What I learned most in my time there, though, was that sometimes grief has nothing to do with death at all or at least not literal death.  I've grieved for broken friendships and relationships and family.  Broken trust.  I've grieved for my school and my students.  I've found myself grieving things that happened to me 3 decades ago, and I've grieved for the time they cost me.  I've been grieving for the last 5 years the ravages of my dad's Parkinson's disorder, and I felt guilty grieving for a parent I still have.  It took a long time to understand that I was grieving for the father I knew -- the hero I knew -- and learning to accept this new man, this changed man, in front of me.  I grieved when he went into a nursing home; I grieve each time I have to take him back after a holiday or a short visit away from it.

Grief is presented in stages, but that seems such an inaccurate way to arrange it.  Grief is fluid, and it swirls around us in so many different patterns that it's sometimes difficult to recognize.  Sometimes it buoys you. Sometimes it tries to drown you.  And it never really goes away.  That's the hard part.  It never really goes away.  Just when I think it's gone for good, it sneaks up on me.  A song, a smell, a photo, a memory.  A plug is pulled, and down I go, circling the drain.

I'm not very good at taking care of myself, and I'm downright terrible at asking for help (although I am a caretaker and do-gooder at my very core).  So sometimes help has to find me, and sometimes it finds me in the unlikeliest of places.

A few months ago, one of my 140 character peeps, Hayes, tweeted an article about his brother-in-law.  I happened to click on the link, and I was moved by his family's story.  After a couple of message exchanges, he sent me to this blog, "The Real Full House", which chronicles his family's life without their mother and wife and sister.  I can remember reading several posts and promising myself that I'd go back to it and read their story from the start.  Of course, like so many promises to myself, I didn't.

And then, a couple of weeks ago, this post came across my Twitter feed at just the moment I found myself in the beginnings of a big spiral.  I did go back that time, for three straight nights, and I read about their family from the beginning.  I was inspired by their strength and their honesty and their laughter and their tears.  That post and blog didn't save me, but it certainly picked me up, reminded me of what I still have, and forced me to make a plan.  Part of that plan was to say thank you and let others know about this wonderful family.  Of course, like so many plans for myself, I wasn't very quick about it.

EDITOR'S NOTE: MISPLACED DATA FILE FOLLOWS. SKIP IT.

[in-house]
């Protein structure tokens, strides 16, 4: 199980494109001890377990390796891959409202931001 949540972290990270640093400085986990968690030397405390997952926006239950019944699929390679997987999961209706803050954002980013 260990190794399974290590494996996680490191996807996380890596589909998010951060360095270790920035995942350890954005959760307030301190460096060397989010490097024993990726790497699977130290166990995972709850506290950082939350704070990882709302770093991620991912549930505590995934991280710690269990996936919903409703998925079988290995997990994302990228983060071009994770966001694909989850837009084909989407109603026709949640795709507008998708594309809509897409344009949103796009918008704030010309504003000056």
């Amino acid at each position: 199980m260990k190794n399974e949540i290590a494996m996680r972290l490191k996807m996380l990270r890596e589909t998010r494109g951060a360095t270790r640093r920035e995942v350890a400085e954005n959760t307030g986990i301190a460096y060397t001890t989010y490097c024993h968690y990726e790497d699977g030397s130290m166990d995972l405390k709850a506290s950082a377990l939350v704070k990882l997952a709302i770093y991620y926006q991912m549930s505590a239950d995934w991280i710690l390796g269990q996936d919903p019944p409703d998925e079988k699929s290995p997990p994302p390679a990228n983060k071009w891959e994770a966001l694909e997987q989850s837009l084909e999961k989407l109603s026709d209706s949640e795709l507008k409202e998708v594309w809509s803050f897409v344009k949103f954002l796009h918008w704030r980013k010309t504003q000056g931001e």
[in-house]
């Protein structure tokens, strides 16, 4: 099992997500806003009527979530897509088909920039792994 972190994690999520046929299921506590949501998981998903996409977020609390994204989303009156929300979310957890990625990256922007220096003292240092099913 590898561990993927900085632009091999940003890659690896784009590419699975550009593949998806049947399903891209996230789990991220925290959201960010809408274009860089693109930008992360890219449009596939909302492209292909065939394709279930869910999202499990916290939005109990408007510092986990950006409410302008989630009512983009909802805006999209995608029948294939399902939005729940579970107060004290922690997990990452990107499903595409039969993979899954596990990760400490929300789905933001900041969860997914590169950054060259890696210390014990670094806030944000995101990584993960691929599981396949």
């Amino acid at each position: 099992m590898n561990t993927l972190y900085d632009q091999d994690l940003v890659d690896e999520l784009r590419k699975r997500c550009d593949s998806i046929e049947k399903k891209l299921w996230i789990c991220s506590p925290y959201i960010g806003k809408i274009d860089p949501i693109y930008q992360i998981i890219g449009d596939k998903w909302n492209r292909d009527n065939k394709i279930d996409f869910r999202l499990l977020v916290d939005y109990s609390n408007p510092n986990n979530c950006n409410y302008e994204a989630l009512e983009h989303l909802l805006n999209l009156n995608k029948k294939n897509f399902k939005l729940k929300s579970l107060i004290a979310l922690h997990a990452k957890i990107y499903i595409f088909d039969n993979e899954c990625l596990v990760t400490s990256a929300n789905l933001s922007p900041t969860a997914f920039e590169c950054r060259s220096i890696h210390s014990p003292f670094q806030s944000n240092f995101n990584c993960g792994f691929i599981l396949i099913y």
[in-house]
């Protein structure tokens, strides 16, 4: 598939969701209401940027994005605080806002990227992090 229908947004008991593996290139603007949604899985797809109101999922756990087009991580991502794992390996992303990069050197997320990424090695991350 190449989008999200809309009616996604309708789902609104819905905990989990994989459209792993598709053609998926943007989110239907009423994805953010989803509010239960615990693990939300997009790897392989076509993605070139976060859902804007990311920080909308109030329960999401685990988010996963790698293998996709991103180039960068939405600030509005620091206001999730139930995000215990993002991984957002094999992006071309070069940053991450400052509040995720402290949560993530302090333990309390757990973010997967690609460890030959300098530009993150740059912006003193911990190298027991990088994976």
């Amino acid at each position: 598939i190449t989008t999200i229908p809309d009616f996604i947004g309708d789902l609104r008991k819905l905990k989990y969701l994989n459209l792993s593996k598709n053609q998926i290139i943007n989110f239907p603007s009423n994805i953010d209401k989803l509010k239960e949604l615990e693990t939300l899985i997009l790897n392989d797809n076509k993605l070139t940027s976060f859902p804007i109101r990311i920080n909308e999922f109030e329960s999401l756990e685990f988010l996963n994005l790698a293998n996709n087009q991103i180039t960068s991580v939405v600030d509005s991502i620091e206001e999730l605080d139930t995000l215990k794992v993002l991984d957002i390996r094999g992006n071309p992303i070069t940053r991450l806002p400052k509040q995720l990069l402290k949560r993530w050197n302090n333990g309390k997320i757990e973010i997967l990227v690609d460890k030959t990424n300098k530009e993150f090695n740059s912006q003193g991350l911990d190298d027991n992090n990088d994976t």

Then last week, he posted this song.  And I thought "Dang.  I need to write that post."  But I didn't.


And then this morning, I woke up to hear his brother-in-law, Bruce, being interviewed on one of my favorite podcasts.  And I thought, "Dang.  I need to write that post."  And so I am.  The third time's a charm, I suppose.

The older I get, the more I am convinced that there are no coincidences, and we are led to moments or people that we need just when we most need them -- even if they don't know us.  Sometimes the blessings are plentiful, and sometimes they're no more than a hundred and forty spaces.

So thank you, Ham family and Hayes.  Keep on keepin' on.  You never know who's watching.

If you'd like to check out the blog for yourself, please do at http://therealfullhouse.wordpress.com/ .
You can also follow them on Twitter (@realfullhouse).  Bruce is also currently publishing a book about his experiences.  It's titled, "Laughter, Tears, and Braids", and it should be available soon on Amazon.

If you'd like to hear more about the podcast I mentioned, please visit them at  http://www.twodadsonemic.com/ or follow them on Twitter (@TwoDadsOneMic).  Especially if you're a dad.  They're really pretty funny dads.